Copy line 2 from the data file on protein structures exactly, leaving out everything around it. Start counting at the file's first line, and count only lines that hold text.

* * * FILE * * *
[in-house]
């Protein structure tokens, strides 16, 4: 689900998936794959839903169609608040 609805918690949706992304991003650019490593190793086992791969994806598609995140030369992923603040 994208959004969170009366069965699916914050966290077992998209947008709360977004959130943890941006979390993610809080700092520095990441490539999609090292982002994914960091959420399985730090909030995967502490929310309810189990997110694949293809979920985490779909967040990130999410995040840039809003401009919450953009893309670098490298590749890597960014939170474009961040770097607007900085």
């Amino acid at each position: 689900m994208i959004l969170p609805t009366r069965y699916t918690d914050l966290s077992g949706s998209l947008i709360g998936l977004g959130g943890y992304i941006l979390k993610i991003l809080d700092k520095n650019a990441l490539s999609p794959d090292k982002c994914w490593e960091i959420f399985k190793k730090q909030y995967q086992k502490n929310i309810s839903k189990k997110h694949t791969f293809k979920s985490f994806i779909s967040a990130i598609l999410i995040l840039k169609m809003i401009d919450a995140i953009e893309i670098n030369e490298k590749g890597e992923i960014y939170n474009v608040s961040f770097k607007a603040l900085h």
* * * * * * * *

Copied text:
């Protein structure tokens, strides 16, 4: 689900998936794959839903169609608040 609805918690949706992304991003650019490593190793086992791969994806598609995140030369992923603040 994208959004969170009366069965699916914050966290077992998209947008709360977004959130943890941006979390993610809080700092520095990441490539999609090292982002994914960091959420399985730090909030995967502490929310309810189990997110694949293809979920985490779909967040990130999410995040840039809003401009919450953009893309670098490298590749890597960014939170474009961040770097607007900085």